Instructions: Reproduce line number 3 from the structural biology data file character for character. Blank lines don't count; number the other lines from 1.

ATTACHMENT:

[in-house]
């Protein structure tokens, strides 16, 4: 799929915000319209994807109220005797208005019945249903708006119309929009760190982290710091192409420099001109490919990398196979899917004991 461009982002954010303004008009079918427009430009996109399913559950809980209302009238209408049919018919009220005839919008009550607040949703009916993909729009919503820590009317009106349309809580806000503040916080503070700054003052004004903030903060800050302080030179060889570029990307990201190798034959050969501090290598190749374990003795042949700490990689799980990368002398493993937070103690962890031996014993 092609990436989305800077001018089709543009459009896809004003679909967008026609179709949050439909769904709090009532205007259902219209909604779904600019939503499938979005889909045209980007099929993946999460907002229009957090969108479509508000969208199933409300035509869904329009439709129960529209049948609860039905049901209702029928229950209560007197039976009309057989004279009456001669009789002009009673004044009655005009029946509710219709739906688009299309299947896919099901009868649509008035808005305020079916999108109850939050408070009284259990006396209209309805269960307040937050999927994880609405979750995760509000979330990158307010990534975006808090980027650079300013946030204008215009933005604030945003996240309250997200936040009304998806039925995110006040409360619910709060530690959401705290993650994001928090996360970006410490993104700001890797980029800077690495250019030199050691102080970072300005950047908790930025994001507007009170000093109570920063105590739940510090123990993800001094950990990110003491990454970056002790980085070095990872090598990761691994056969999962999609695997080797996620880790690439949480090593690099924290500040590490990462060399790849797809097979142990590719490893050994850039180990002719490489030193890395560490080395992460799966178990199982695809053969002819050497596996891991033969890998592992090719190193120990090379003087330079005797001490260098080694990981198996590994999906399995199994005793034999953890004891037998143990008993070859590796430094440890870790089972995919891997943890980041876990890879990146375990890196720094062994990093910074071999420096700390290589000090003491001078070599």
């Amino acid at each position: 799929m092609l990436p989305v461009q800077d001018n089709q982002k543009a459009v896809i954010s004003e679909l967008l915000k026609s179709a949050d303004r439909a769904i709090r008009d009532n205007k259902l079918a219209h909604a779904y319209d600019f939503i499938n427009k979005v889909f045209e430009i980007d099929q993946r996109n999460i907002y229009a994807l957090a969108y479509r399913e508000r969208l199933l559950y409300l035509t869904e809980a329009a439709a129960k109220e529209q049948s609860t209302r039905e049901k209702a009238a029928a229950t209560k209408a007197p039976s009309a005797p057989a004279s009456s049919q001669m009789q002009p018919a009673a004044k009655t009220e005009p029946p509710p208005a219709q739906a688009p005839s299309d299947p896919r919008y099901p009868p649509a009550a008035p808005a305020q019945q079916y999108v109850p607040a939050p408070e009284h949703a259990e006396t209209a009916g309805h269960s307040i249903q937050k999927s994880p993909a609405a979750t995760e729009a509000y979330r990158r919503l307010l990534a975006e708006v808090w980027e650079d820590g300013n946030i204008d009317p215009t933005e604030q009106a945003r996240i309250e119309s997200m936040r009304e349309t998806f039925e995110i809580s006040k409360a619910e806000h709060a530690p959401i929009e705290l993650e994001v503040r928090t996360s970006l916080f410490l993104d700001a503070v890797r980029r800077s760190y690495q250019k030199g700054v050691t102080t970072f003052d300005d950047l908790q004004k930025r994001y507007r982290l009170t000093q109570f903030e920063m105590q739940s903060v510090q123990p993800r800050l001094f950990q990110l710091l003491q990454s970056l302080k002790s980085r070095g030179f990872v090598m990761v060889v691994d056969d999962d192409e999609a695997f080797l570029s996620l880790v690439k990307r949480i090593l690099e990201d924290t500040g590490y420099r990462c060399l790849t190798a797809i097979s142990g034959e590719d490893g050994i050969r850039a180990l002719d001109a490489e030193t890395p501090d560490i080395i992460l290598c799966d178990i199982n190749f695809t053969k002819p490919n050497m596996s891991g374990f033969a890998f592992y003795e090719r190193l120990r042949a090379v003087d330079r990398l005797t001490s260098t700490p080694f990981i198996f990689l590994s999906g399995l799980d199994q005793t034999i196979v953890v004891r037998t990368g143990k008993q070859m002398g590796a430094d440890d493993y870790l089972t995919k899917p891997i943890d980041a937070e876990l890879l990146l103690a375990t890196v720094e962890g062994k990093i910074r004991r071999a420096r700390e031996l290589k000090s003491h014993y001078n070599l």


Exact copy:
């Amino acid at each position: 799929m092609l990436p989305v461009q800077d001018n089709q982002k543009a459009v896809i954010s004003e679909l967008l915000k026609s179709a949050d303004r439909a769904i709090r008009d009532n205007k259902l079918a219209h909604a779904y319209d600019f939503i499938n427009k979005v889909f045209e430009i980007d099929q993946r996109n999460i907002y229009a994807l957090a969108y479509r399913e508000r969208l199933l559950y409300l035509t869904e809980a329009a439709a129960k109220e529209q049948s609860t209302r039905e049901k209702a009238a029928a229950t209560k209408a007197p039976s009309a005797p057989a004279s009456s049919q001669m009789q002009p018919a009673a004044k009655t009220e005009p029946p509710p208005a219709q739906a688009p005839s299309d299947p896919r919008y099901p009868p649509a009550a008035p808005a305020q019945q079916y999108v109850p607040a939050p408070e009284h949703a259990e006396t209209a009916g309805h269960s307040i249903q937050k999927s994880p993909a609405a979750t995760e729009a509000y979330r990158r919503l307010l990534a975006e708006v808090w980027e650079d820590g300013n946030i204008d009317p215009t933005e604030q009106a945003r996240i309250e119309s997200m936040r009304e349309t998806f039925e995110i809580s006040k409360a619910e806000h709060a530690p959401i929009e705290l993650e994001v503040r928090t996360s970006l916080f410490l993104d700001a503070v890797r980029r800077s760190y690495q250019k030199g700054v050691t102080t970072f003052d300005d950047l908790q004004k930025r994001y507007r982290l009170t000093q109570f903030e920063m105590q739940s903060v510090q123990p993800r800050l001094f950990q990110l710091l003491q990454s970056l302080k002790s980085r070095g030179f990872v090598m990761v060889v691994d056969d999962d192409e999609a695997f080797l570029s996620l880790v690439k990307r949480i090593l690099e990201d924290t500040g590490y420099r990462c060399l790849t190798a797809i097979s142990g034959e590719d490893g050994i050969r850039a180990l002719d001109a490489e030193t890395p501090d560490i080395i992460l290598c799966d178990i199982n190749f695809t053969k002819p490919n050497m596996s891991g374990f033969a890998f592992y003795e090719r190193l120990r042949a090379v003087d330079r990398l005797t001490s260098t700490p080694f990981i198996f990689l590994s999906g399995l799980d199994q005793t034999i196979v953890v004891r037998t990368g143990k008993q070859m002398g590796a430094d440890d493993y870790l089972t995919k899917p891997i943890d980041a937070e876990l890879l990146l103690a375990t890196v720094e962890g062994k990093i910074r004991r071999a420096r700390e031996l290589k000090s003491h014993y001078n070599l």